Plasma thromboplastin antecedent (PTA, factor XI) is an important intermediate in the intrinsic coagulation system, and plasma kallikrein has been implicated as a mediator of the inflammatory process. Whereas their biologic activities are functionally distinct, their identity as separate entities in plasma has not been fully established, and the nature of their plasma inhibitors has not been completely characterized. A partially purified preparation containing the clotting, tosyl arginine methyl ester (TAMe) esterase and kinin-producing activities of these substances has been prepared by DEAE-cellulose chromatography of a Celite eluate obtained from acid-treated human plasma. These activities were not separable by acrylamide gel electrophoresis nor by isoelectric focusing, their pI being approximately 8.7. Human plasma α2-macroglobulin has been shown to inhibit the proteolytic activity of kallikrein and to inhibit partially its TAMe esterase activity. An α2-macroglobulin, PTA, kallikrein incubation mixture was separated by gel filtration chromatography. The α2-macroglobulin formed a high molecular weight complex with kallikrein and appeared in early chromatographic fractions. The PTA-clotting activity was not inhibited by the α2-macroglobulin; 64% of the initial PTA activity was isolated in later fractions free of kallikrein-induced kinin-like activity. In contrast, clotting, TAMe esterase, and kinin-forming activities were inhibited after gel filtration chromatography of an incubation mixture of these activities and partially purified C1̄ inactivator (C1 esterase inhibitor). Electrofocusing of an incubation mixture of an activated PTA, kallikrein preparation, and α2-macroglobulin resulted in the isolation of a PTA fraction free of kallikrein proteolytic activity, and with 4% of the original TAMe esterase activity. In this manner, activated PTA and plasma kallikrein have been shown to be distinct substances, and methods have been introduced for the further purification of active coagulation factor XI.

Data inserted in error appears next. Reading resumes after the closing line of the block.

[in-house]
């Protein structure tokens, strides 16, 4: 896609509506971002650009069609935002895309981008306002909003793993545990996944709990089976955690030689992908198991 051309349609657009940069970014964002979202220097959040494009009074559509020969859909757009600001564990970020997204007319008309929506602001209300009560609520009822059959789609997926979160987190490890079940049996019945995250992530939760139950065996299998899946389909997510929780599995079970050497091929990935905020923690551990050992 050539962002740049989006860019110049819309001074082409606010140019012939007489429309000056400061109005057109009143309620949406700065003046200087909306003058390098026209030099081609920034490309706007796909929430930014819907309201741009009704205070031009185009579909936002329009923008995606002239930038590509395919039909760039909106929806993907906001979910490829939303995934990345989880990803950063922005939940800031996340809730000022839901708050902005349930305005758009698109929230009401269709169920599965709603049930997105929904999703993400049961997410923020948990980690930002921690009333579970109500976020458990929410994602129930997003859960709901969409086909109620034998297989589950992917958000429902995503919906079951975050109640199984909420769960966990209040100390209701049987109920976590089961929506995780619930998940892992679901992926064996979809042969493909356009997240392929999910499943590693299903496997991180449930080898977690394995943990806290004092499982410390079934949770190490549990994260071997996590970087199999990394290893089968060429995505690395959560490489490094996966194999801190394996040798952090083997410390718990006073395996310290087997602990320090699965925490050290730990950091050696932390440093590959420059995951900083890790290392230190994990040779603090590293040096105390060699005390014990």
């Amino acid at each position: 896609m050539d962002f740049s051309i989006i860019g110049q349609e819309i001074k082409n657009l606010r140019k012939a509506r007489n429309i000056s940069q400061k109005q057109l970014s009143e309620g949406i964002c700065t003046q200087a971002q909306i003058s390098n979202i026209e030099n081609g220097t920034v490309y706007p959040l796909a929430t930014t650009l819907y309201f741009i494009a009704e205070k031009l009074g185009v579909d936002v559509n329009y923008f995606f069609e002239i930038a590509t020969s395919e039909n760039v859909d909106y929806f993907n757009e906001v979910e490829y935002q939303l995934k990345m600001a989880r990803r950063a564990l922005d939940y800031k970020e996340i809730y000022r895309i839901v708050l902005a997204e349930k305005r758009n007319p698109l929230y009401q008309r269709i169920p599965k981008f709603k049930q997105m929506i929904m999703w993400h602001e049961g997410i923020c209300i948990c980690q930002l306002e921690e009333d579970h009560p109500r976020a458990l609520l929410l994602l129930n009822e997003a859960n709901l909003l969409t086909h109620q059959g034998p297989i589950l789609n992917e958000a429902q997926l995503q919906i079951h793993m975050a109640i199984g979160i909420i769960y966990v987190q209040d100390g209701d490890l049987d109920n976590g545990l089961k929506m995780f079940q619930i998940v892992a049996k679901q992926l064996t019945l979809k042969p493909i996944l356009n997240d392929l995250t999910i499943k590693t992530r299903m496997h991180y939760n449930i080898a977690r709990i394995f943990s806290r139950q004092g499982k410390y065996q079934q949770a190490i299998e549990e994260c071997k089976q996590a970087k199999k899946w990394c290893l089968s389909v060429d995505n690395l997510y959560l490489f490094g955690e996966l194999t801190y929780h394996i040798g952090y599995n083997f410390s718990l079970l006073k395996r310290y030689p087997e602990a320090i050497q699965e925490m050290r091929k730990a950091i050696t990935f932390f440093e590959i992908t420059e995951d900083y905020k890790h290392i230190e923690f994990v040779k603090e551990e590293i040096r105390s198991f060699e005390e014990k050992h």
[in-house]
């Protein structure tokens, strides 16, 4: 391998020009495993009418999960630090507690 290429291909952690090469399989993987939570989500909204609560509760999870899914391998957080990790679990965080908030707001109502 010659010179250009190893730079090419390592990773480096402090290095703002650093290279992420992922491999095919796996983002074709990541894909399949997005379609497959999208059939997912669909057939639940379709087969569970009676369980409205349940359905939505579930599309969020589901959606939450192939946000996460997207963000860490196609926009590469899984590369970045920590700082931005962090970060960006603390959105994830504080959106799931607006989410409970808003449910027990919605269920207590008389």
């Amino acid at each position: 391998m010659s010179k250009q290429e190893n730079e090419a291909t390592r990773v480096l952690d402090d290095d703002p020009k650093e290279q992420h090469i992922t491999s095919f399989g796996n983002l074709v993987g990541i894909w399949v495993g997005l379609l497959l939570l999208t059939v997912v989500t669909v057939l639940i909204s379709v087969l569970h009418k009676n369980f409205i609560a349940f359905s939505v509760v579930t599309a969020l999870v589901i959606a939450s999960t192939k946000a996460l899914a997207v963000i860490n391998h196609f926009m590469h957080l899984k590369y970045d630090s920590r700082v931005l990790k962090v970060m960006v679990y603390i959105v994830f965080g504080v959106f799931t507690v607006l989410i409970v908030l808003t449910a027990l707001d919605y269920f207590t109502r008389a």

Peter C. Harpel